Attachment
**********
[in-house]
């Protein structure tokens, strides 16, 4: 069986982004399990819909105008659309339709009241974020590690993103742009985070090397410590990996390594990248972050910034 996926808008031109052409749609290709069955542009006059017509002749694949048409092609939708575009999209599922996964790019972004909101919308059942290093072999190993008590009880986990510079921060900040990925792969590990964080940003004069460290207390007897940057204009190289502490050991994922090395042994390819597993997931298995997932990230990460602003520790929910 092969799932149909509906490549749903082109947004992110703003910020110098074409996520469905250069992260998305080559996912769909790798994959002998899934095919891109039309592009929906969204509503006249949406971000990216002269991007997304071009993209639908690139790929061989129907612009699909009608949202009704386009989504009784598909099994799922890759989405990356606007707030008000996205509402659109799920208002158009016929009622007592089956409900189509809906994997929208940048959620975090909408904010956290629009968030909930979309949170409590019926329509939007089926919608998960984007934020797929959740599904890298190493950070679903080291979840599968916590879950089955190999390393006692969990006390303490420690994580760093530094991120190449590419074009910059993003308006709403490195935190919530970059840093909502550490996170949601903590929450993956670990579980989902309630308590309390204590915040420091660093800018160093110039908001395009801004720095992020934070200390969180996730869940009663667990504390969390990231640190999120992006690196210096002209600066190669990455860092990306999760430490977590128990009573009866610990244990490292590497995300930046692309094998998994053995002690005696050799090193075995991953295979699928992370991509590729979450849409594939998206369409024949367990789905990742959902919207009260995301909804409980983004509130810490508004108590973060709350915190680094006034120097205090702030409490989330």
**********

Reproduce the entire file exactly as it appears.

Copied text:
[in-house]
């Protein structure tokens, strides 16, 4: 069986982004399990819909105008659309339709009241974020590690993103742009985070090397410590990996390594990248972050910034 996926808008031109052409749609290709069955542009006059017509002749694949048409092609939708575009999209599922996964790019972004909101919308059942290093072999190993008590009880986990510079921060900040990925792969590990964080940003004069460290207390007897940057204009190289502490050991994922090395042994390819597993997931298995997932990230990460602003520790929910 092969799932149909509906490549749903082109947004992110703003910020110098074409996520469905250069992260998305080559996912769909790798994959002998899934095919891109039309592009929906969204509503006249949406971000990216002269991007997304071009993209639908690139790929061989129907612009699909009608949202009704386009989504009784598909099994799922890759989405990356606007707030008000996205509402659109799920208002158009016929009622007592089956409900189509809906994997929208940048959620975090909408904010956290629009968030909930979309949170409590019926329509939007089926919608998960984007934020797929959740599904890298190493950070679903080291979840599968916590879950089955190999390393006692969990006390303490420690994580760093530094991120190449590419074009910059993003308006709403490195935190919530970059840093909502550490996170949601903590929450993956670990579980989902309630308590309390204590915040420091660093800018160093110039908001395009801004720095992020934070200390969180996730869940009663667990504390969390990231640190999120992006690196210096002209600066190669990455860092990306999760430490977590128990009573009866610990244990490292590497995300930046692309094998998994053995002690005696050799090193075995991953295979699928992370991509590729979450849409594939998206369409024949367990789905990742959902919207009260995301909804409980983004509130810490508004108590973060709350915190680094006034120097205090702030409490989330």